Shifting O-Week events to Forsyth Barr Stadium last year resulted in a decline in the number of admissions to Dunedin Hospital's emergency department, with the trend expected to continue this year.
Emergency department charge nurse manager Justin Moore said that in past years O-Week had impacted ''heavily'' on the department.
''However, last year we noticed a decrease in presentations with events being held at the Forsyth Barr Stadium,'' Mr Moore said.
In previous years, the department had put on extra staff during the week, but because of the reduced number of admissions last year they were ''taking a more conservative approach'' this O-Week.
While it was still too early to comment on O-Week overall, admissions to the department on Monday night were not out of the ordinary.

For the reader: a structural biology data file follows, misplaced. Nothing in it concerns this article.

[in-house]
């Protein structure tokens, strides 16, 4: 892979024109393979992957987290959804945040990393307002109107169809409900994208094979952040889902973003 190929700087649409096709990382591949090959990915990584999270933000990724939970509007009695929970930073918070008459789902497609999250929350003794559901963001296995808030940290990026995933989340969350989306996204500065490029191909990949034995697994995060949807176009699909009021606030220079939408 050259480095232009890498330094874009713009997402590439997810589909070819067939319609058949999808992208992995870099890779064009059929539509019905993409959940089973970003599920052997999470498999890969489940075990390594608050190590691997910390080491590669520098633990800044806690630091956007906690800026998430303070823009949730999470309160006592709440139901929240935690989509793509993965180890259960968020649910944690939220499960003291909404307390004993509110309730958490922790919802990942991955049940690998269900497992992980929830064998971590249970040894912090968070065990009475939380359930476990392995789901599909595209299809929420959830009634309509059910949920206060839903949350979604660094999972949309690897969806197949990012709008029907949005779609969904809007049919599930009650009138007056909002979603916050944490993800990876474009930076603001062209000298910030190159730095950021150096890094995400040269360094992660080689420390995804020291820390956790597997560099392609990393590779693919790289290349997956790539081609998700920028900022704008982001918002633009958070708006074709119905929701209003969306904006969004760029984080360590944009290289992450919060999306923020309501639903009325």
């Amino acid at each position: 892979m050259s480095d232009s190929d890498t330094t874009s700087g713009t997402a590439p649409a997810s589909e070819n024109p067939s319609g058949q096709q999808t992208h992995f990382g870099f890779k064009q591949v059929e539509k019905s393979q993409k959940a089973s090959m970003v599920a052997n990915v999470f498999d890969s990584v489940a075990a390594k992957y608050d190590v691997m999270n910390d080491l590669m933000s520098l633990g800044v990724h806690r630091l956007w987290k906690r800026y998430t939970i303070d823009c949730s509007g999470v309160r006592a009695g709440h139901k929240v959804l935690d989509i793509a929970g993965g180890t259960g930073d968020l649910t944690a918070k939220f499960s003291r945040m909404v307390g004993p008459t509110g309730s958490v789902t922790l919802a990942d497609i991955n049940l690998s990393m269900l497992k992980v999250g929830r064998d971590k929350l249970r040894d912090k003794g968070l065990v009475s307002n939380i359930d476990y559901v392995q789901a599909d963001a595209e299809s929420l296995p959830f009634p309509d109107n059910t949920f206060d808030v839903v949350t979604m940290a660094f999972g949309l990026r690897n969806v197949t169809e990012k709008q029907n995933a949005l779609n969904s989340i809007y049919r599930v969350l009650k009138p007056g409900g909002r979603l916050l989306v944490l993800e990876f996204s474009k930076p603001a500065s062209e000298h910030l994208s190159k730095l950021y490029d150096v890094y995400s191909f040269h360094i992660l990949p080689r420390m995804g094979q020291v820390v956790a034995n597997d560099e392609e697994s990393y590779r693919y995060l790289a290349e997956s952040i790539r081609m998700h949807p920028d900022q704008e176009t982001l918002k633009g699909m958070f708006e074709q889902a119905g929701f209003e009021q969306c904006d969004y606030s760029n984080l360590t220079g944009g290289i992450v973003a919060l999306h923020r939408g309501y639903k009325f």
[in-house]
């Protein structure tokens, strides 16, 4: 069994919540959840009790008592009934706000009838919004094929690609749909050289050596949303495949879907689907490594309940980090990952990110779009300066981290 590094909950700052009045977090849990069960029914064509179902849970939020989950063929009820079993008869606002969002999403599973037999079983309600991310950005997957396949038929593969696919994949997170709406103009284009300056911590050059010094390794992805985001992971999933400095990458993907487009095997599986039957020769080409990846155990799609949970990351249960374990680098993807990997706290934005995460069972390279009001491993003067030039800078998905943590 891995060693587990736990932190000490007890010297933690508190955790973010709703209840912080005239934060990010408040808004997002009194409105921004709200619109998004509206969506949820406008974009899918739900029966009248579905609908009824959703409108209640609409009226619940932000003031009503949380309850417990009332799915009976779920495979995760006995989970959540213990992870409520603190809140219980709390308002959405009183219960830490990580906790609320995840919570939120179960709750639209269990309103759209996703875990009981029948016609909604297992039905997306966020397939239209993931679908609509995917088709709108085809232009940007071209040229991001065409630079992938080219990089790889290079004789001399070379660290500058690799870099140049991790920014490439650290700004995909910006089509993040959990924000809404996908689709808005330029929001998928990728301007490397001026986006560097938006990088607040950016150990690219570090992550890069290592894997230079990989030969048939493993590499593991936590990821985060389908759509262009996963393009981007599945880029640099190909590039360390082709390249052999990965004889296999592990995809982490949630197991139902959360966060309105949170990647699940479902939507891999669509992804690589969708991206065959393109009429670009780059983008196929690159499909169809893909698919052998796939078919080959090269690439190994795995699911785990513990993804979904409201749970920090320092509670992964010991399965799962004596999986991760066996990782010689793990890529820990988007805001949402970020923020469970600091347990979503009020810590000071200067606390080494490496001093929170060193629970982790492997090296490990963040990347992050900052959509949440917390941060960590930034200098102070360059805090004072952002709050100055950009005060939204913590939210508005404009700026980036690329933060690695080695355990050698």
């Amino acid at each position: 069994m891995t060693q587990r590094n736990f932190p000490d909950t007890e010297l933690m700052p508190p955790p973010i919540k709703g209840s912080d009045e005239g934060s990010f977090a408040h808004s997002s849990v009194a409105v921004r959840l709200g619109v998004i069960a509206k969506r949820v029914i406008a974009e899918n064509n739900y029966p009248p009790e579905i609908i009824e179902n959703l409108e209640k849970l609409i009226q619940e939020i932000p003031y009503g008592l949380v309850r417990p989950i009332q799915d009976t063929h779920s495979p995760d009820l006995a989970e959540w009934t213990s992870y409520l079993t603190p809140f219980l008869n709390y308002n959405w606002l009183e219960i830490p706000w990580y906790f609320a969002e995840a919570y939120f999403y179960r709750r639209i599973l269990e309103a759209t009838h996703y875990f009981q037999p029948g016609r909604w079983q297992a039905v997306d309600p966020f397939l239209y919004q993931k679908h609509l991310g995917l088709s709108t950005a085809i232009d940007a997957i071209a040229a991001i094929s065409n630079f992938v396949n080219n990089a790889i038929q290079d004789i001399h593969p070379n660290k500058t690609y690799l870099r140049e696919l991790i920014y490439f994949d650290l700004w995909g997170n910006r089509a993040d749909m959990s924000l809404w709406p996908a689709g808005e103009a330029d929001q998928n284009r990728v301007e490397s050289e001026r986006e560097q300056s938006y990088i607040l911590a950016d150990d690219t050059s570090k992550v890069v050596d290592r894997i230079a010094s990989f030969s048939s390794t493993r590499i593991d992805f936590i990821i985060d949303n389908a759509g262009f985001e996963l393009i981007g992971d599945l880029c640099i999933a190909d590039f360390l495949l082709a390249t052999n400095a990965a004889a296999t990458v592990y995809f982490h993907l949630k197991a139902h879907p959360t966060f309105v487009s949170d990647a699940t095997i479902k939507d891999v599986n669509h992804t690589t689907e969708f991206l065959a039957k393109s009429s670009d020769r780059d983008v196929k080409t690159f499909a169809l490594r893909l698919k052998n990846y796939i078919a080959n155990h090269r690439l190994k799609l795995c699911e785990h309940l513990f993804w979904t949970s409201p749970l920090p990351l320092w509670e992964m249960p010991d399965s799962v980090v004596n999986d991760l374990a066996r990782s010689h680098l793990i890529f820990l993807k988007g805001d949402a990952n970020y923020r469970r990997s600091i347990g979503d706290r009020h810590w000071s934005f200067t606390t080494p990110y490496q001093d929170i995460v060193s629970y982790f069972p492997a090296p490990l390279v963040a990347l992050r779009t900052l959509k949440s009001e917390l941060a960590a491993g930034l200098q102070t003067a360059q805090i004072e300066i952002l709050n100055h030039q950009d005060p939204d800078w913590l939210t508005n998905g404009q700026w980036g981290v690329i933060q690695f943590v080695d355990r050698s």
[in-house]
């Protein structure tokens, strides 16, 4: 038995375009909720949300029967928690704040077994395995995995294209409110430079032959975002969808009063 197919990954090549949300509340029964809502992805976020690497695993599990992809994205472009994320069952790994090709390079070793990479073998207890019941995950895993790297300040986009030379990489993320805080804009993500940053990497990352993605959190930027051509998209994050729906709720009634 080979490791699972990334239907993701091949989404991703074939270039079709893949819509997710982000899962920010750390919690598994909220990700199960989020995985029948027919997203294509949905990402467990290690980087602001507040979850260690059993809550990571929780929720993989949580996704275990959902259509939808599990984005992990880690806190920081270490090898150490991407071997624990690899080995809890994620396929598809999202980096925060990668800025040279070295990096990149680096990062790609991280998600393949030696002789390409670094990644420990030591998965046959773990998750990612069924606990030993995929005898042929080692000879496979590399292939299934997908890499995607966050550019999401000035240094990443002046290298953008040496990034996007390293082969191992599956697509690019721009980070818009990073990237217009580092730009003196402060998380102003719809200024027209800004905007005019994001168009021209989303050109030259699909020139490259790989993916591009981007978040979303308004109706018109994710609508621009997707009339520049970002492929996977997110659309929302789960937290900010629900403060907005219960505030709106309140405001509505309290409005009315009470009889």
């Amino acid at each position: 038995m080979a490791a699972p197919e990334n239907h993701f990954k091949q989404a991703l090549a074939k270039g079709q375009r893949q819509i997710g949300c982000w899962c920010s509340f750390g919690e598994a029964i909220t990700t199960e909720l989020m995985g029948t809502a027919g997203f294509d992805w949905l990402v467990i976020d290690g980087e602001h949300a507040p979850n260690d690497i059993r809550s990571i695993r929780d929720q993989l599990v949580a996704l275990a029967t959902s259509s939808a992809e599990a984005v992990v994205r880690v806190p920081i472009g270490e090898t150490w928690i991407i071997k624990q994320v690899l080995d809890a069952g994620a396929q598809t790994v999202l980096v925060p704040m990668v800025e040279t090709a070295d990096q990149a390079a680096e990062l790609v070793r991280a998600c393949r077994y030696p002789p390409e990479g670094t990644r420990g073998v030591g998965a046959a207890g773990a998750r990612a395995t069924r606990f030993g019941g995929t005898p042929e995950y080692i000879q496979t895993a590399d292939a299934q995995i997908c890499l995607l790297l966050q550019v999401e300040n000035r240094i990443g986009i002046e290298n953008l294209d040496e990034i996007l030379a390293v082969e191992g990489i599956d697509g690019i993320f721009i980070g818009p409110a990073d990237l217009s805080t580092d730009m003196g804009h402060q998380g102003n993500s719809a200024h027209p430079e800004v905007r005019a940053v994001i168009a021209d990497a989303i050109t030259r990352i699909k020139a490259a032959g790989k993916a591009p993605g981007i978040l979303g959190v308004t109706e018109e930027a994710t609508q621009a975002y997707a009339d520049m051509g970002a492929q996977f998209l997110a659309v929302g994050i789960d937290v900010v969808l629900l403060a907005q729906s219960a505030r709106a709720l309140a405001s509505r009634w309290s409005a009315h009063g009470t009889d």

''The numbers of people presenting to the ED for treatment from the age of 17 to 25 on the first day of O-Week was similar to the number presenting the previous Monday,'' he said.
His message to students was to: ''Enjoy yourselves [and] keep everything in moderation.''
Otago University Students' Association (OUSA) was last year praised by police for the way it ran O-Week events at Forsyth Barr Stadium.
OUSA president Francisco Hernandez said in an opinion piece published in the Otago Daily Times yesterday that its events reduced the risks of ''negative outcomes'' during O-Week.